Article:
South Africa Platinum Mines to Resume Strike Talks With Mediator
Talks to end a strike over pay that has crippled production at the world’s largest platinum mines in South Africa will resume next week after violent protests left one person dead and another seriously injured.
Negotiations between South Africa’s Commission for Conciliation, Mediation and Arbitration and employers will resume Feb. 11 after mining companies dismissed a proposal from the state broker to more than double workers’ basic pay to 12,500 rand ($1,130) within three years, Joseph Mathunjwa, President of the Association of Mineworkers and Construction Union, told reporters in Johannesburg today. The lowest-paid underground workers currently earn monthly pay of between 5,000 rand and 6,000 rand, excluding benefits.
The AMCU, the largest union at platinum companies including Anglo American Platinum Ltd. (AMS), Impala Platinum Holdings Ltd. (IMP) and Lonmin Plc (LMI), has called more than 70,000 workers on a strike that has cost employers about 200 million rand per day since Jan. 23. South Africa accounts for about 70 percent of global output of the metal, used in jewelry and catalytic converters for vehicles.
Talks between the parties broke down on Feb. 5 after union members dismissed an offer for pay increases of as much as 9 percent per year. South Africa’s annual rate of inflation was 5.4 percent in December.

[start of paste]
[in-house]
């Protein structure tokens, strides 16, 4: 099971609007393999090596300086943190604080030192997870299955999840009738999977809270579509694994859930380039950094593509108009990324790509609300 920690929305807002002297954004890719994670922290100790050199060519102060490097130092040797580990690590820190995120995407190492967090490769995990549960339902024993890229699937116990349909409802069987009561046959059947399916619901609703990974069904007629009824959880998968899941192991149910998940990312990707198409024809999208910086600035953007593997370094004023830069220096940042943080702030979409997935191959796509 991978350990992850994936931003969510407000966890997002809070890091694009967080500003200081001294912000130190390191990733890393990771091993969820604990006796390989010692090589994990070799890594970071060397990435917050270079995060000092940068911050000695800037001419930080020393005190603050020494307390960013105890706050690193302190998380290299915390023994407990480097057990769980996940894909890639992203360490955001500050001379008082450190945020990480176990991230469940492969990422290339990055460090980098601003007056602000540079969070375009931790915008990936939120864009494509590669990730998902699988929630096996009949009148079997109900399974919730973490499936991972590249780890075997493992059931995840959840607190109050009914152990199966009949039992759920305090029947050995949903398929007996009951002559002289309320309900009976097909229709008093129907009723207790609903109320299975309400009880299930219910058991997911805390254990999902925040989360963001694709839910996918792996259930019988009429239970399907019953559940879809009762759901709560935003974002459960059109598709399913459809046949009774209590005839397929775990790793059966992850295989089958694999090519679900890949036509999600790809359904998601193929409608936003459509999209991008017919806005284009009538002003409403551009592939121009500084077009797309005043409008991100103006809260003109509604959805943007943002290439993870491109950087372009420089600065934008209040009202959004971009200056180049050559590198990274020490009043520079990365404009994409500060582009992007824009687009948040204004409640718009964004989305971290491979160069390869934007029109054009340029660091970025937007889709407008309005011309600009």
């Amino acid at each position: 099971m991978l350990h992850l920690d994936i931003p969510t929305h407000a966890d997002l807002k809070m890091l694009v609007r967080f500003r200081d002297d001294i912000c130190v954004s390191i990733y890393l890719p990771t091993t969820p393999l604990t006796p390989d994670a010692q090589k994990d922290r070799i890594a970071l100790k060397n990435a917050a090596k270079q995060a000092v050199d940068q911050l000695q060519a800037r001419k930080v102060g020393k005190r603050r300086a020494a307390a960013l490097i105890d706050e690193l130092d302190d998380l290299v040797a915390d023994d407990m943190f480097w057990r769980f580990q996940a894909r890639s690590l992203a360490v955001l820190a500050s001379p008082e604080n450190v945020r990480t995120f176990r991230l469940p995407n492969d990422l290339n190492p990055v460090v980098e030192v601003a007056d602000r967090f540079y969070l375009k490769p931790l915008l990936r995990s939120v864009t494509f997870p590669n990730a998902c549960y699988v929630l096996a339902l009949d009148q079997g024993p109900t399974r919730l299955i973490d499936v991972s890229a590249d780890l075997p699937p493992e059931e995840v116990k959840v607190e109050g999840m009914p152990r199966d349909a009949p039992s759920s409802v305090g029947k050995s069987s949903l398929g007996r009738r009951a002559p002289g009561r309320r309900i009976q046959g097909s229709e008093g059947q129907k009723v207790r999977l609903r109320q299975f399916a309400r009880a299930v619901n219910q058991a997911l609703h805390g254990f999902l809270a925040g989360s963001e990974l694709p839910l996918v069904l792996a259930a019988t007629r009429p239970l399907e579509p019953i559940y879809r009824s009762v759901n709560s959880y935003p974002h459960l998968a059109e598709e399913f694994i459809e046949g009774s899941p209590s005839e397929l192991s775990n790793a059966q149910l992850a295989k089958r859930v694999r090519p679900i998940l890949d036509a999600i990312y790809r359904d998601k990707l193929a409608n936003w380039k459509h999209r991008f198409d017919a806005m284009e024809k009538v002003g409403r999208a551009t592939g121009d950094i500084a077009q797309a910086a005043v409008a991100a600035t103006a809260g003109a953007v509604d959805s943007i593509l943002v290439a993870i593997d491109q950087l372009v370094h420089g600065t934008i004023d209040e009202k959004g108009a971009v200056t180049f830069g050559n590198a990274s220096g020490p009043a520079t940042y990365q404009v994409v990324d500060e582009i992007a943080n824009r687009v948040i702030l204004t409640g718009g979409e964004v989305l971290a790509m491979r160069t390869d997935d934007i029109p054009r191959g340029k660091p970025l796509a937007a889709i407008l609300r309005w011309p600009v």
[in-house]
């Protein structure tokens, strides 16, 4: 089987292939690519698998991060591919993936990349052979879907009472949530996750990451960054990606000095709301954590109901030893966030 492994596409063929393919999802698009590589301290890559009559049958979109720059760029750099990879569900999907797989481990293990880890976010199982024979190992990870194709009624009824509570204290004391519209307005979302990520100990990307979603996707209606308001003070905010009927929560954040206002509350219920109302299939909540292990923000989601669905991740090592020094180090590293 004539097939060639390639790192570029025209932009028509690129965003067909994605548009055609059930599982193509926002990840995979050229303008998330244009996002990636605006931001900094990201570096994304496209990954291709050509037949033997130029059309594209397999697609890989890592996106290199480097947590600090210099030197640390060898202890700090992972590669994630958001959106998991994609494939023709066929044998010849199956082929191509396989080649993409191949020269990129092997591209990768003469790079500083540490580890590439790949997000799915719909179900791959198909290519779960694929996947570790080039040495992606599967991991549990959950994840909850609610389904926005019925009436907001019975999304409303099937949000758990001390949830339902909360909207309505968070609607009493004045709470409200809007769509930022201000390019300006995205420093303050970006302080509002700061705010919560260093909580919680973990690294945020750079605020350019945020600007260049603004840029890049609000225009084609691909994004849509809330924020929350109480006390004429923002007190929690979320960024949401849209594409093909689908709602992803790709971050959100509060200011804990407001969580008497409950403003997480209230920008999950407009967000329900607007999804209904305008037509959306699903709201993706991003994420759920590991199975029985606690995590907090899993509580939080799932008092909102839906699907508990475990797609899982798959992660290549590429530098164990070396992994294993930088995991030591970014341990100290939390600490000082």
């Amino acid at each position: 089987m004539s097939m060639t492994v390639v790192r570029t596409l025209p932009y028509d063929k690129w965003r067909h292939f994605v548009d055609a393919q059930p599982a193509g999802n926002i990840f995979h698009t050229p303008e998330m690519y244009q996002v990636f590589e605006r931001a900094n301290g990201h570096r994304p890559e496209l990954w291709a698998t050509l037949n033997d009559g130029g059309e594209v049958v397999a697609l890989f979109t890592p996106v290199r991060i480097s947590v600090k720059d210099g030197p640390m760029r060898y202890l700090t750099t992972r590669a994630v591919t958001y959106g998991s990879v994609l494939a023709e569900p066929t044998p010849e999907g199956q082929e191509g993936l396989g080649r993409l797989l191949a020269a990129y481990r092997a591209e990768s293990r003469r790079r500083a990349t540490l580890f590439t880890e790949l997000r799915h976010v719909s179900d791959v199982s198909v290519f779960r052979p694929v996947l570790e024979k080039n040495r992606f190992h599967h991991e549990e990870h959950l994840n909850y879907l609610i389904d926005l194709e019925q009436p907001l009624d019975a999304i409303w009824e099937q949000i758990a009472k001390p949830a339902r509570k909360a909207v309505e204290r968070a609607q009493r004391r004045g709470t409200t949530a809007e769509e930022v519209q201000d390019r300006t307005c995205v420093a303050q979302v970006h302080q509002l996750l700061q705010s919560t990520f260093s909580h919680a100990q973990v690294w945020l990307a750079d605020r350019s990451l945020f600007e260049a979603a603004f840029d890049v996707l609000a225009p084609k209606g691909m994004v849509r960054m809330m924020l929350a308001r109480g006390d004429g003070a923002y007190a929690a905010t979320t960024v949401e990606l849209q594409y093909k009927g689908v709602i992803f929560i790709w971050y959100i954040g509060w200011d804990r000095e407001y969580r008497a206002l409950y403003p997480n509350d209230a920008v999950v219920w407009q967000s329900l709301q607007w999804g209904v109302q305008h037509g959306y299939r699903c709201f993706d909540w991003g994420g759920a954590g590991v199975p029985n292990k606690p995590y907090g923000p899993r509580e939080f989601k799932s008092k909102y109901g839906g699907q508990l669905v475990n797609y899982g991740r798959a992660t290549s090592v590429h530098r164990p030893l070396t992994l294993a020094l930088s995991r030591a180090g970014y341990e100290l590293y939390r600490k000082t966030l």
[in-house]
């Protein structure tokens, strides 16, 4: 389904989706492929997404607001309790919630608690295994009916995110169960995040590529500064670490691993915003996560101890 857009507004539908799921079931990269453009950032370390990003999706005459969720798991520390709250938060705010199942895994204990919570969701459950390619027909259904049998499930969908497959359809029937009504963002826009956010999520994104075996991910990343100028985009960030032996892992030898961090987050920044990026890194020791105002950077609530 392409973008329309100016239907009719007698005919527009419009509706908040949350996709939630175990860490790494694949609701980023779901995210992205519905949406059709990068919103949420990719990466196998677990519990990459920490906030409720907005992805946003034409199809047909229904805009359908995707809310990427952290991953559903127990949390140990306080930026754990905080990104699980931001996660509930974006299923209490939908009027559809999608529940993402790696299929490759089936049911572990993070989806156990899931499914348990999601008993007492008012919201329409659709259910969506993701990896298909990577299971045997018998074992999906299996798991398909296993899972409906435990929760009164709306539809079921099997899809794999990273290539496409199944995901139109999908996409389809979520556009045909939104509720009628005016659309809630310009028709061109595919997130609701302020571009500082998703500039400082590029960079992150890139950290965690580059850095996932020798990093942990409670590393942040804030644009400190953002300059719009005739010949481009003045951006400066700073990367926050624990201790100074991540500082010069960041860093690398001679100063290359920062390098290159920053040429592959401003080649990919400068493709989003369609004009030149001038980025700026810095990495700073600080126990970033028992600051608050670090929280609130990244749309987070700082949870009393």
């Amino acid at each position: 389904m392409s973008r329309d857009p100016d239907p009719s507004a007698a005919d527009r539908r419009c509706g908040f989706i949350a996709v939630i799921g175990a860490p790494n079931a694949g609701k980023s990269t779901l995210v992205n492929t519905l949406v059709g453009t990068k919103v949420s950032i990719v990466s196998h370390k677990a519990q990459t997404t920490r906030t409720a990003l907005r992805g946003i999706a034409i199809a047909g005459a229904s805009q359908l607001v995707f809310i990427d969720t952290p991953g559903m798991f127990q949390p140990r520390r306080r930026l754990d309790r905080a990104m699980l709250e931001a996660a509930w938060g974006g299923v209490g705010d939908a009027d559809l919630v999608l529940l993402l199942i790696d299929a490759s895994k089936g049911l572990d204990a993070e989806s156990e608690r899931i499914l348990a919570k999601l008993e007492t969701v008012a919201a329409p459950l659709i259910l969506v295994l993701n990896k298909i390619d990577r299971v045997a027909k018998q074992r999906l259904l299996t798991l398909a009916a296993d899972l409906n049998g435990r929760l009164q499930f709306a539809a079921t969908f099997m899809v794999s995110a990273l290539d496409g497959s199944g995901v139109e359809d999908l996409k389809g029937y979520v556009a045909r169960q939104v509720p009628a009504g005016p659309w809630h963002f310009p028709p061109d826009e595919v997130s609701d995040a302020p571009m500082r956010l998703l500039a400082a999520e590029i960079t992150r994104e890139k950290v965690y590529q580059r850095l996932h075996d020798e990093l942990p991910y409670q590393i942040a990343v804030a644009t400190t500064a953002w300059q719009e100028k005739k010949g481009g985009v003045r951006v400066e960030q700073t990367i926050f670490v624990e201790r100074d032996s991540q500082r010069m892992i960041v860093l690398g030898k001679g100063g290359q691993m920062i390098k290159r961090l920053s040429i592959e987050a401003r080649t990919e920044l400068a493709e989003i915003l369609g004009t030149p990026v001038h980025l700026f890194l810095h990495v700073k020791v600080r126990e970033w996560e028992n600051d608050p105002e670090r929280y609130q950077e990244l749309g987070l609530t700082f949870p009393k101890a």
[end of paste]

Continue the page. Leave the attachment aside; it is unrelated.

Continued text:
“We were amazed that the employers rejected the CCMA recommendation and stuck to their 9 percent,” Mathunjwa said. “This made discussions on a possible settlement difficult and left AMCU with no option but to continue with strike action.”
A union official died yesterday after South African police used rubber bullets and stun grenades to disperse striking workers at the Union mine owned by Amplats, as the world’s largest producer is known, in the northern Limpopo province.
The incident happened as police and mine security tried to block a road toward an area where AMCU members were picketing, Mathunjwa said. He also blamed individuals belonging to “dark forces” disguised as AMCU members for instigating violence.
“Instead of maintaining law and order, the police have been transformed into a super killing machine,” Mathunjwa said.
Police investigating smoke at a settlement next to the mine were attacked and pelted with stones, Hangwani Mulaudzi, a spokesman for the police in Limpopo, said yesterday by phone.
Another employee was assaulted earlier this week on his way to Amplats’ Khuseleka mine “and remains in a critical but stable condition,” the company said in an e-mailed statement today. An excavator and one vehicle was set alight while 14 other vehicles were damaged, according to the statement.
To contact the reporter on this story: Andre Janse van Vuuren in Johannesburg at firstname.lastname@example.org